‘A Weird Thing to Have Happen’
Residents and a class from Slavin’s Haven preschool inspect the MV Kearsarge yesterday as it sinks into Sunapee Harbor in Sunapee.(Rob Strong photograph)
The MV Kearsarge photographed as it sinks into Sunapee Harbor in Sunapee. (Rob Strong photograph)
From left: Marine Engineer Fred Nashawaty, Sargeant Joshua Dirth of the State Police's Marine Patrol and Sunapee Fire Chief Dan Ruggles inspect the MV Kearsarge as it sinks into Sunapee Harbor. (Rob Strong photograph)
Doug Richardson, left, and Wilfred Gonyo, both of Sunapee, inspect the the MV Kearsarge. (Rob Strong photograph)
Sunapee — When Tim Fenton made his daily trip down to the harbor Thursday afternoon at Lake Sunapee to check on the MV Kearsarge, the 66-foot boat sat quietly alongside the main dock.
Though boats are typically dry docked in winter and the harbor was covered in ice, Fenton wasn’t worried — an electric bubbler around the Kearsarge prevented a freeze up.
“I live in the harbor and did a daily drive through around 4:30. Everything looked normal,” said Fenton, whose family owns the popular dinner cruise boat that plies the lake waters from May to October.
Three hours after Fenton made his rounds, the Keasarge began taking on water and the stern slowly sank in about eight feet of water.
“Whatever it was, it happened quickly,” Fenton said yesterday, adding that it was simply too soon to know what caused the boat to sink. “It is a weird thing to have happen. It is a fluke.”
The boat’s stern can now be seen listing to starboard with the water reaching nearly to the roof of the second deck. A small section of the bow is poking out of the water with some of the bottom visible. Lines running from the bow to the dock help secure the boat and hard booms surround it to protect against fuel leaks. With the bubbler shut off, a thin sheet of ice has formed around the hull.
Yesterday afternoon, a salvage team with divers arrived to assess the situation and determine the best way to raise the vessel. Fenton said last evening they sent a diver down to make sure the stern was resting on the bottom and safely balanced. He said the boat is not leaking any fuel.
“A rig has been set up so it won’t slip further into the water,” Fenton said.
The Department of Environmental Services was also at the scene to inspect the boat.
Today a crew will attempt to haul the steel-hulled boat — which Fenton estimates weighs as much as 25 tons — out of the lake using heavy equipment, including cranes.
Curious onlookers came and went all day yesterday, many snapping photos and recalling their experience on the Kearsarge.
“We hope they can get it fixed and back on the water,” said Gary Hall who had driven up from Surry, N.H., with his wife, Irene, after hearing about the sinking. “We’ve had dinner on it. It is beautiful.”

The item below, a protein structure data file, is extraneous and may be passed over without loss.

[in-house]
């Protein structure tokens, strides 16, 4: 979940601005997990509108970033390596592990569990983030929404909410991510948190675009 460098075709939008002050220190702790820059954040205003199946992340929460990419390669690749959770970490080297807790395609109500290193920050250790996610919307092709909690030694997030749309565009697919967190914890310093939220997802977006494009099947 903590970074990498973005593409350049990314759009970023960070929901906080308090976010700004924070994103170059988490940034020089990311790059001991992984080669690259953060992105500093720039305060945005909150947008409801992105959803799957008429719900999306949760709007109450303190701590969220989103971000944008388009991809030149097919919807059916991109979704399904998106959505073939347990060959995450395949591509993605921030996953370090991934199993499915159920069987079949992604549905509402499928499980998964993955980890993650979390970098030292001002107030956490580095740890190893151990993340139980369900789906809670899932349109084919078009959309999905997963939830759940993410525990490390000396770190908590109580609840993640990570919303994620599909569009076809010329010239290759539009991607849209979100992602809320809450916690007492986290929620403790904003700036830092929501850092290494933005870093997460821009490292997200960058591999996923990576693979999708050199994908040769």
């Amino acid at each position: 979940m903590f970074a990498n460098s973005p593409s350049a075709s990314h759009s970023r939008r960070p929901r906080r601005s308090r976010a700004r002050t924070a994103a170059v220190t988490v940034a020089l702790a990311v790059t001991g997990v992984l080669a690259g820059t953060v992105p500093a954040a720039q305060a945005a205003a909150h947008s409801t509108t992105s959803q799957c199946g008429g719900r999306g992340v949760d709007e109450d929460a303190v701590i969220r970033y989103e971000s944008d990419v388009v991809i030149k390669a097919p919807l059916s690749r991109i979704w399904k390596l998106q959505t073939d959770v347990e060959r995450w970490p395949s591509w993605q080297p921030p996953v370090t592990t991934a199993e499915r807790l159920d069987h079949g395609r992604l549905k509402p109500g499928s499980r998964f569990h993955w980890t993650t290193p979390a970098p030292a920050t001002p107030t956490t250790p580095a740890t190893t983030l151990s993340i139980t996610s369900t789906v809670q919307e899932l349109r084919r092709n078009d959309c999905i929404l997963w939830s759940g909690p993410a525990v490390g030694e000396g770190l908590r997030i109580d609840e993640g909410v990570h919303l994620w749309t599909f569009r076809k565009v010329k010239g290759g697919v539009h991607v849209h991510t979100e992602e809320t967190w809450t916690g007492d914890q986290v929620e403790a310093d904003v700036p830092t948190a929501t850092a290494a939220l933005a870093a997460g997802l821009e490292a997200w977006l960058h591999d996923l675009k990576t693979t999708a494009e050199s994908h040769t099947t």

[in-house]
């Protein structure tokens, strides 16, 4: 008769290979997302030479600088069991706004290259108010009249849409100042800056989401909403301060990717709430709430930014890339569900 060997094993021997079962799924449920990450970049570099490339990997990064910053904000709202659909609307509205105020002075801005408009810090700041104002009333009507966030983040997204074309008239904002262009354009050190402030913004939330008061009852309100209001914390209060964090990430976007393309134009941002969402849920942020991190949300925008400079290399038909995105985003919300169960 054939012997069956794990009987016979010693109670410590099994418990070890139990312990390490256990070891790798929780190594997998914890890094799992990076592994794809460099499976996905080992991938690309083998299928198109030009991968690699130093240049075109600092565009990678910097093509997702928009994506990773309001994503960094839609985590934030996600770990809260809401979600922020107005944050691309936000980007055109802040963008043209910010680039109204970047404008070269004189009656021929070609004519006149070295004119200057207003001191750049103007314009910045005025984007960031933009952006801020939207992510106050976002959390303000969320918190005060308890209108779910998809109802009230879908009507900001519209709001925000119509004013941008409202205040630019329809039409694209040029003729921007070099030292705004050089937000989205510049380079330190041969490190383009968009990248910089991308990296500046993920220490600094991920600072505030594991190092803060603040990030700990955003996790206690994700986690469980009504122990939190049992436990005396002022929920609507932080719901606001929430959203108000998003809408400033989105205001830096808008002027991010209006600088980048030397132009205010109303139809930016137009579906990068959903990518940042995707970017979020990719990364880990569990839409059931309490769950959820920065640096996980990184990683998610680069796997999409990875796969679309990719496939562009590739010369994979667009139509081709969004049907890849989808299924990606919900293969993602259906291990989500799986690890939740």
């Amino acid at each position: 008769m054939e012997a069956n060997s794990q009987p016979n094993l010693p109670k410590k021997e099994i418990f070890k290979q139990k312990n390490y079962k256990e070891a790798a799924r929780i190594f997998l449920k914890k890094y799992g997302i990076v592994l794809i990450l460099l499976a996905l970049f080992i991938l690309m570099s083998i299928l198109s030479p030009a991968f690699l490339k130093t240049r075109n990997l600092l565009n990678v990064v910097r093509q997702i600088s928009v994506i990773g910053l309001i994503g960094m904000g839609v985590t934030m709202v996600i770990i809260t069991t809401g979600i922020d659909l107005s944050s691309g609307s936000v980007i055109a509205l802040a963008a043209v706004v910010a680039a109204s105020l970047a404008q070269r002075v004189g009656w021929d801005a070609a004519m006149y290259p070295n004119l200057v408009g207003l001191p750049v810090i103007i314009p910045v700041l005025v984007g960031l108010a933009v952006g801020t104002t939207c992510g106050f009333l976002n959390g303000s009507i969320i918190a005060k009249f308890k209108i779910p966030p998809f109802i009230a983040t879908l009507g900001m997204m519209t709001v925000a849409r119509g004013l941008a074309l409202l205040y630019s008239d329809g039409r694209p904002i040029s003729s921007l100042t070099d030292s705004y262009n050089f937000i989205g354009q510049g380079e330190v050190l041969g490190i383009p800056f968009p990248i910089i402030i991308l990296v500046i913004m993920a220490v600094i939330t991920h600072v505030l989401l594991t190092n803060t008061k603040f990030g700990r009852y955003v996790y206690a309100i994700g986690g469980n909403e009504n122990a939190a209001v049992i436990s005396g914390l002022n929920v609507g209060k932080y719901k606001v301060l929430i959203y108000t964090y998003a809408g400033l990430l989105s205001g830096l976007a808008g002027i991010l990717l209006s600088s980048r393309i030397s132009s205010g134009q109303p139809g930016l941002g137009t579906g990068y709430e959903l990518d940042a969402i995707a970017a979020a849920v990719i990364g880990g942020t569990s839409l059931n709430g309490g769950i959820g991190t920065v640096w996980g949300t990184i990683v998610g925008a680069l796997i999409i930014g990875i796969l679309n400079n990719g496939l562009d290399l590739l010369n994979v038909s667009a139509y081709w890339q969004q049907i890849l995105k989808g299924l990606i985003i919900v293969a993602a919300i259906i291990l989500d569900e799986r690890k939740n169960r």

Al Peterson, of Sunapee, who has piloted the Kearsarge, viewed the listing boat from the parking lot.
“It is kind of sad situation,” Peterson said. “But the good part is that there was no one on board, no one got hurt and now it is hard against the bottom.”
Fenton said he checks the bubbler every day to be sure it is doing its job of moving the water.
“When I checked yesterday, there was still open water around the boat,” he said. “They go on three times a day, which is enough to keep the water from freezing.”
Peter Fenton, Tim’s brother, said they have never had any problems with the Kearsarge. An underwater inspection is done every year and the insurance company does a marine survey, he said.
The Fentons bought the Kearsarge and its sister ship, the MV Sunapee II, 10 years ago. Both boats take passengers on cruises around the 10-mile long lake, with the Sunapee used mostly for daytime and the Kearsarge for dinner cruises.
“They are great cruises,” said Lyn Gallup, a Sunapee resident who came to the harbor to have a look after a friend called her and told her what happened. “It is really wonderful. At Christmas, they decorated the boat with lights. It looked beautiful.”
The MV Sunapee is removed from the lake at the end of the season. Fenton said the Kearsarge was built in 1974 and six years later was cut in half and extended in length by adding a 20-foot section to the middle.
The Fentons said they plan to have the boat repaired and back in operation for the summer season.
“We love the boat,” said Tim Fenton. “The thing that is a bummer is the every year we try to make an investment in it to make it better so to see it like this is discouraging.”
Patrick O’Grady can be reached at firstname.lastname@example.org.